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Track List: 1. Aurea Carmina 4:52 2. Sacro Re 7:58 3. Pardes 6:44 4. Iperborea 11:40 5. Montsalvat 6:14 6. 14 Signori (in 3 parts): a) L'isola sacra 5:10 b) I guardiani 5:44 c) Akasha 6:20 All music: by Runaway Totem. All lyrics: by "Cahal De Betel". Line-up: "Cahal De Betel" - electric & acoustic guitars; vocals "Tipheret" - drums "Nezah" - basses "Virhur" - synthesizers, organ, & piano; sampling With (rather, thanks to): Susanna Villanova - (for) female voice (samples!) Produced by Runaway Totem. Engineered by "Cahal D B" at "Albula" studios, Italy.
Preamble. "Tep Zeti" is the fourth album by the Italian following of Magma's legacy, Runaway Totem. To read the review of their previous album, click here.
The Album. According to the press kit of this CD, the new music by Runaway Totem is in the vein of both of Magma and King Crimson with elements of Gothic Metal. Concerning the strange language that the band uses for lyrics and, in some ways, a general musical direction of Runaway Totem, the influences of Magma are quite evident. Whereas any references to King Crimson and such 'heavy' albums of the band as "Starless & Bible Black" & "Red" are, in my view, very doubtful, as well as those to Gothic Metal. Even though the heavy musical arrangements are mostly both slow and complex, as well as those on the said albums of King Crimson, they're definitely of a different origin, the name of which is Progressive Doom-Metal. Back to comparisons with Magma, a lead vocal on "Tep Zeti" (and this is a very operatic-like vocal) is certainly better than that of Christian Vander. On the other hand, all the parts of a mixed choir (see line-up above), which is ubiquitous on this album, represent nothing else but vocal samples sounding quite synthetic. Now, it's time to compare "Tep Zeti" to the previous Runaway Totem album, "Andromeda". In all, there are six tracks on the band's new album, two of which are instrumental pieces: Pardes and Montsalvat (3 & 5). On the whole, this album is much more diverse than "Andromeda" - both compositionally and stylistically, and there are only two tracks here containing many noticeable repetitions: I won't forget to return to them a bit later. I could define everything that is present on "Tep Zeti" as just a heavy and dark Zeuhl, but it would be correct only partly. While Zeuhl is a prevalent stylistic constituent of this music, those of both of Symphonic Art-Rock and Progressive Doom-Metal are almost always inseparable from it. There are two compositions on the album the stylistics of which isn't about a confluence of the aforementioned three genres, and both of them are those two tracks on the album that features many noticeable repetitions. These are Aurea Carmina (1) and Iperborea (4). The first of them contains only the dark, low-tone passages of synthesizers, varied effects and noises, and a few vocals. The contents of the second of them represent a blend of Zeuhl, Symphonic Space Rock, and Space Metal. The heavy and simultaneously complex arrangements are very interesting and are typical for any of the remaining four tracks: Sacro Re, Pardes, Montsalvat, and 14 Signori (2, 3, 5, & 6), the first and the latter of which are songs. (Even though the 17-minute epic 14 Signori is a monolithic piece, each of the three parts of it features vocals.) The first three of them are the brightest representatives of the album's predominant stylistics. However, while being on the whole as heavy as most of the compositions on the album in general, these three are filled with a very dark and tense atmosphere. In fact, though, only the last, third, part of 14 Signore (Akasha) has more or less a light feel to it, while overall, the thing called "Tep Zeti" is as black as thunder. And all of this is typical for Doom-Metal rather than any other genre or style of Prog. And by the way, the contemporary works of Doom-Metal are for the most part as progressive and complex as those of Classic Prog-Metal and, as you see, not only.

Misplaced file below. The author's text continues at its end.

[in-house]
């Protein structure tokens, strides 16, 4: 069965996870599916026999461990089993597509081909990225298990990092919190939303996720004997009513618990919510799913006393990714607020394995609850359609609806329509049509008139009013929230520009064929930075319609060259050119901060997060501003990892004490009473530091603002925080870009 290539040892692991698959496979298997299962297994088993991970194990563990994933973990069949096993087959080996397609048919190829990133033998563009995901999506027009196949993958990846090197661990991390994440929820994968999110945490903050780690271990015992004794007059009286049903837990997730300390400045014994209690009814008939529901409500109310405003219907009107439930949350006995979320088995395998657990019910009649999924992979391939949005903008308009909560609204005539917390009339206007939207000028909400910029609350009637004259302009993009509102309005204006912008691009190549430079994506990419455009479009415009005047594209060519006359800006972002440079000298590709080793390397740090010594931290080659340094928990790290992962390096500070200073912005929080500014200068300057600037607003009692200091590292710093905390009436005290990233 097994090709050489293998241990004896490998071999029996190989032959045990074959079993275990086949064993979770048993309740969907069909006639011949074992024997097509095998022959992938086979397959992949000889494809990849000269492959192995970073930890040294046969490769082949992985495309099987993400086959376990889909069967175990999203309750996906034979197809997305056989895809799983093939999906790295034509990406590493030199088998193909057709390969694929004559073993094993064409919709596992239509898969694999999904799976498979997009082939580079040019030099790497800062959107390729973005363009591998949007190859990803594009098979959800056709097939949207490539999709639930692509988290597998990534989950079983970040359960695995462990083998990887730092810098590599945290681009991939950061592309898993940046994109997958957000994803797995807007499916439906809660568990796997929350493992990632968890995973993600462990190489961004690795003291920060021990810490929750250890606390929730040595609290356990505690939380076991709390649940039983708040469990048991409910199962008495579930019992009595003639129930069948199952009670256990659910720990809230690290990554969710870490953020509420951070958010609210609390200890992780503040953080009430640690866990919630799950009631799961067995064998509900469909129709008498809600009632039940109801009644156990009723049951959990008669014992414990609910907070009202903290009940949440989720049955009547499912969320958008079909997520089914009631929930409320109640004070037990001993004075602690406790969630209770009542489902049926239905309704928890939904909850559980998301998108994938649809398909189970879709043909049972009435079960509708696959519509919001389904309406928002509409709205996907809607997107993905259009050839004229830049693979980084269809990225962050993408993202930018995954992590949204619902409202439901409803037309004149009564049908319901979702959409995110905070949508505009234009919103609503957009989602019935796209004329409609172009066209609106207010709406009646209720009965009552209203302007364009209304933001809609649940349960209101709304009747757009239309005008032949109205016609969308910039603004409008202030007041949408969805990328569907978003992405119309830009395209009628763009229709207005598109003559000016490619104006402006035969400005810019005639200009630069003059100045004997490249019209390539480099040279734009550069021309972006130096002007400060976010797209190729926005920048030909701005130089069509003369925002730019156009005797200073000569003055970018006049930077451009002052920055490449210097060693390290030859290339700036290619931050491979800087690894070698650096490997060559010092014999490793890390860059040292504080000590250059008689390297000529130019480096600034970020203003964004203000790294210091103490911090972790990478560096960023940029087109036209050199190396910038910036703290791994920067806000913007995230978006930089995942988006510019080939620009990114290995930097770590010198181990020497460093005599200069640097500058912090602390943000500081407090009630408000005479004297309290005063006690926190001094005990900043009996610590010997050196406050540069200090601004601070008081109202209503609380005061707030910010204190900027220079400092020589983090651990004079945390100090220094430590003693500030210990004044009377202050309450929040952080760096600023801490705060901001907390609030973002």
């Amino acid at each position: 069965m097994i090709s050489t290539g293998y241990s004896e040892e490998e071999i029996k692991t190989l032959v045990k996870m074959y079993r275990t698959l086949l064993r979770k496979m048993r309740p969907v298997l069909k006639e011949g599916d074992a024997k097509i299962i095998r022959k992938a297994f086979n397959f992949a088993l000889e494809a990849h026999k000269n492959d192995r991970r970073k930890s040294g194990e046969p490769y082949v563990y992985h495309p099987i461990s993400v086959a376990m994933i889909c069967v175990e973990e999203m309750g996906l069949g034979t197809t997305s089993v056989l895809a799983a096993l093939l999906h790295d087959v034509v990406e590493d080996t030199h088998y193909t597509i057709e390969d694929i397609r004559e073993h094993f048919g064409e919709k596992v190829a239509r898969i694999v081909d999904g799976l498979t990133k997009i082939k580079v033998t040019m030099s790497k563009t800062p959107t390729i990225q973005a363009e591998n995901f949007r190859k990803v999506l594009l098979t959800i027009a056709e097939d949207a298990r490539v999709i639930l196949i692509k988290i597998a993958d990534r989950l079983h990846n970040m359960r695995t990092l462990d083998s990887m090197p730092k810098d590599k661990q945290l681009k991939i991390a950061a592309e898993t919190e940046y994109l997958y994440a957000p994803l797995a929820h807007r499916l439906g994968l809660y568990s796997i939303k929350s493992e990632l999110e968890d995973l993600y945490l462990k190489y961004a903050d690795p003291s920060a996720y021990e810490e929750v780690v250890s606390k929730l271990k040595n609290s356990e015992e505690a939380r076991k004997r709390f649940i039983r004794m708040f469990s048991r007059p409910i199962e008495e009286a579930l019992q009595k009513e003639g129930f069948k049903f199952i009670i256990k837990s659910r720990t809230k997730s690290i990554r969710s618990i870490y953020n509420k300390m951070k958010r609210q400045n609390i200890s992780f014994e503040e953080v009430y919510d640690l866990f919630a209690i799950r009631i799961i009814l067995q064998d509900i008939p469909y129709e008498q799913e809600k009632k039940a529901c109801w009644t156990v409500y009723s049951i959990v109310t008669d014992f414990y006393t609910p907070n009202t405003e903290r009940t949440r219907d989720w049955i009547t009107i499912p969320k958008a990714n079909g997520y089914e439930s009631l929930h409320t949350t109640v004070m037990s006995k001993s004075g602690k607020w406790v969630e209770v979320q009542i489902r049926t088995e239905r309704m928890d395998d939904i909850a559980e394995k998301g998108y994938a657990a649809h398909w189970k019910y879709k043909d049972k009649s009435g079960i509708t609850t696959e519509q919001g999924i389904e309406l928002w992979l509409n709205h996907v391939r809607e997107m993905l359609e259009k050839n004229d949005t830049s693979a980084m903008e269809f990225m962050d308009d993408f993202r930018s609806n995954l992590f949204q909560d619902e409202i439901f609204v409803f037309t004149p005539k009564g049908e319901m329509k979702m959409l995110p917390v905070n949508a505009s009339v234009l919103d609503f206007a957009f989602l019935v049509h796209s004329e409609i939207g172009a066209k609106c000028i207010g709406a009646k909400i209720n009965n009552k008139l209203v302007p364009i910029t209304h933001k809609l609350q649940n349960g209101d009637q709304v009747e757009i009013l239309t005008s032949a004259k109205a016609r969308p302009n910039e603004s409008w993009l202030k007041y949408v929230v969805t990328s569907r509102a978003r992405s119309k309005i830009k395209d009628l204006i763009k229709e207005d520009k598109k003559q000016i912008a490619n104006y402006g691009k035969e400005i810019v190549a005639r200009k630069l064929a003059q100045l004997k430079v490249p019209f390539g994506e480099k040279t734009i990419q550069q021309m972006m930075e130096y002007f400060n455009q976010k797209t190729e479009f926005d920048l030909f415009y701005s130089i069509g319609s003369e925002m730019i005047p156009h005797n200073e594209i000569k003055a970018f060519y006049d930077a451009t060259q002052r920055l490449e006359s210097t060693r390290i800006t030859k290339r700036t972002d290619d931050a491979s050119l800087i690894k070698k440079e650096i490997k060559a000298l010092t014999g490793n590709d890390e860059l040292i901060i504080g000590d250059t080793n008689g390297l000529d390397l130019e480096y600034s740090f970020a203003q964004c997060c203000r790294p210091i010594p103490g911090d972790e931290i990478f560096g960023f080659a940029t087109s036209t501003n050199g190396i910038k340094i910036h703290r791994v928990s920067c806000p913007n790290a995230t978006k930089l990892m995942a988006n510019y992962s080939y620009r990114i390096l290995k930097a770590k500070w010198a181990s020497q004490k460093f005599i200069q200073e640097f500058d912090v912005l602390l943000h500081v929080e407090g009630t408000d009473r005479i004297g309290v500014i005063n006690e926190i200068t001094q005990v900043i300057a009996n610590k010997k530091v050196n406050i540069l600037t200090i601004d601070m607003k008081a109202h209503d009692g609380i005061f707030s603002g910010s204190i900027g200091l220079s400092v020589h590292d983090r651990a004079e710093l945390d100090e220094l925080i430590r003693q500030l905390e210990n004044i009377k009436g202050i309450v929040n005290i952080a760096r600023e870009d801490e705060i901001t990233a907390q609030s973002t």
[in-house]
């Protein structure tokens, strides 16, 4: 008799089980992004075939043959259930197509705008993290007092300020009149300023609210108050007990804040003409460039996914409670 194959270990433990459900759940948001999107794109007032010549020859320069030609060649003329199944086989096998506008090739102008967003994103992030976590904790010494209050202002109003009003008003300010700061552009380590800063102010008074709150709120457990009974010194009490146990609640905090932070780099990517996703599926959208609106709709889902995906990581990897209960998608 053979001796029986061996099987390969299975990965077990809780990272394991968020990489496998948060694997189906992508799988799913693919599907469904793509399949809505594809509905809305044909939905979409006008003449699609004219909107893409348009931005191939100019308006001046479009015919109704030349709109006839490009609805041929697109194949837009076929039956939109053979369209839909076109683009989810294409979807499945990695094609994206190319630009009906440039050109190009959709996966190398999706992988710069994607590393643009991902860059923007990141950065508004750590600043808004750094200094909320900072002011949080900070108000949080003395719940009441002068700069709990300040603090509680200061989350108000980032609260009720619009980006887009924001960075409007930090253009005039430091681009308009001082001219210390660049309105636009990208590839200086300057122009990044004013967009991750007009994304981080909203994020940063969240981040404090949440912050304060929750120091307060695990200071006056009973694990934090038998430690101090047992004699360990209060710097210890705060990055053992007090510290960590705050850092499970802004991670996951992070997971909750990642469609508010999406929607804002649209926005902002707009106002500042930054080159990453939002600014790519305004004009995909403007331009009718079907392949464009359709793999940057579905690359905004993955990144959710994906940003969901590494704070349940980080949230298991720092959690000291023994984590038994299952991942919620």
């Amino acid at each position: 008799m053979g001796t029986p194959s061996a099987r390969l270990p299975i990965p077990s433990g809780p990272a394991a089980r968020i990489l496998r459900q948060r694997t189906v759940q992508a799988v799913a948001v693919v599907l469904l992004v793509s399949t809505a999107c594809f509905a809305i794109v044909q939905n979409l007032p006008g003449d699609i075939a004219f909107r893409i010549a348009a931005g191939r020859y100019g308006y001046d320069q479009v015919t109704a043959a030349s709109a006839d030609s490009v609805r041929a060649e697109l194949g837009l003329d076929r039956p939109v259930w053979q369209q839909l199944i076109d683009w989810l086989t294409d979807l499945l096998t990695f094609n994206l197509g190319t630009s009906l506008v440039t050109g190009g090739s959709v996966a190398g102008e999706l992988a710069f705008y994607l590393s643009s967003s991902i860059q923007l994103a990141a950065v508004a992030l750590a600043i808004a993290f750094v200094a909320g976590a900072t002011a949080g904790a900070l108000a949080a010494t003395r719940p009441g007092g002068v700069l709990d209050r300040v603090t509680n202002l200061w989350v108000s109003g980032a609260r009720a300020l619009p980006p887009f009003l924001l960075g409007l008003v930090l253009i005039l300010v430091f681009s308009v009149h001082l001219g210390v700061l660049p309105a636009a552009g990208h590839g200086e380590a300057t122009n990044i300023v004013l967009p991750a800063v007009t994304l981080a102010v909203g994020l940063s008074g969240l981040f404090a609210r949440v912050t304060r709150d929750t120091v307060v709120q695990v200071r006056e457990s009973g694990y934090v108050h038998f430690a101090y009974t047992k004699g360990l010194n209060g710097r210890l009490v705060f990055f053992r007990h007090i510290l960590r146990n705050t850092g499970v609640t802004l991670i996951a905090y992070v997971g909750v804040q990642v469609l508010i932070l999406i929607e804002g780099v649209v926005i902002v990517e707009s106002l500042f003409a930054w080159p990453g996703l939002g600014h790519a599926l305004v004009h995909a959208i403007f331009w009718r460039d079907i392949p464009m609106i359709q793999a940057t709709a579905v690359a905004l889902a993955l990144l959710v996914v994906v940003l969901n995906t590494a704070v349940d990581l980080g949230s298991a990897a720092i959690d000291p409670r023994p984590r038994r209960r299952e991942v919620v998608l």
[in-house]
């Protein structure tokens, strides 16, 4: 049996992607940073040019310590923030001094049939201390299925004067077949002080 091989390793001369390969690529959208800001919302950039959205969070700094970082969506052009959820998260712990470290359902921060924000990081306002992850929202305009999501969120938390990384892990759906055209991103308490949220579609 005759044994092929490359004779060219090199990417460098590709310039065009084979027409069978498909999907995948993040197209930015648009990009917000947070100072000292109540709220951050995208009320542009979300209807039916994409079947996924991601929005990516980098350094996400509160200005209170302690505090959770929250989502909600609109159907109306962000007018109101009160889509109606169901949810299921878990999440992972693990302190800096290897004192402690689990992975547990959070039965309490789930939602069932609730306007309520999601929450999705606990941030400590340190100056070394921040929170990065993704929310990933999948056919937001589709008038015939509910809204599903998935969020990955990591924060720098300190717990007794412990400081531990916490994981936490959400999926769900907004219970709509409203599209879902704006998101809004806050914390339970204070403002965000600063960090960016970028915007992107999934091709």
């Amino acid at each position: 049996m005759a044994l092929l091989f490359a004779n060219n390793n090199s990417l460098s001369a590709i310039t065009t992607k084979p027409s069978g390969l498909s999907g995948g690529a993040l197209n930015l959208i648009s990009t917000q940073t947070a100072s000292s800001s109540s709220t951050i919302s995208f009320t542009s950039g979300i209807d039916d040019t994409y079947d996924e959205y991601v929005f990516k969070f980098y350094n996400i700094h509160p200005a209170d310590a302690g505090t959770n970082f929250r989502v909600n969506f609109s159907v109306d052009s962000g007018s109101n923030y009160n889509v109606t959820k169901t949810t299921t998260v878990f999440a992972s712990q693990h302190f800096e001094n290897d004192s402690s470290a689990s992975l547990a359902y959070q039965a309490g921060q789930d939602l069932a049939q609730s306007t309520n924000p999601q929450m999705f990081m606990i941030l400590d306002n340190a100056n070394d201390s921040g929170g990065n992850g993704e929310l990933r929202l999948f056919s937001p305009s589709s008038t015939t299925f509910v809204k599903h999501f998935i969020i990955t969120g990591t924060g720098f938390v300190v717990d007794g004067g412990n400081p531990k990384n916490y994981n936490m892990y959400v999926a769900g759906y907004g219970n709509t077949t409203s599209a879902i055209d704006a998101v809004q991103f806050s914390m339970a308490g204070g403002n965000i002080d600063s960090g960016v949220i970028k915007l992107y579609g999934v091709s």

Summary. In comparison with the band's previous effort, "Andromeda", this album looks as a major step forward overall. If you're into music, which is not only heavy and dark, but also quite profound, "Tep Zepi" is definitely for you. If you're just an open-minded and adventurous Prog-lover, "Tep Zepi" is for you, too. In any case, I think that an audience of this album should be larger and broader than that of "Andromeda". On the other hand, being in the know of the current situation on the Prog market, I can't be sure in anything.
VM: January 27, 2003
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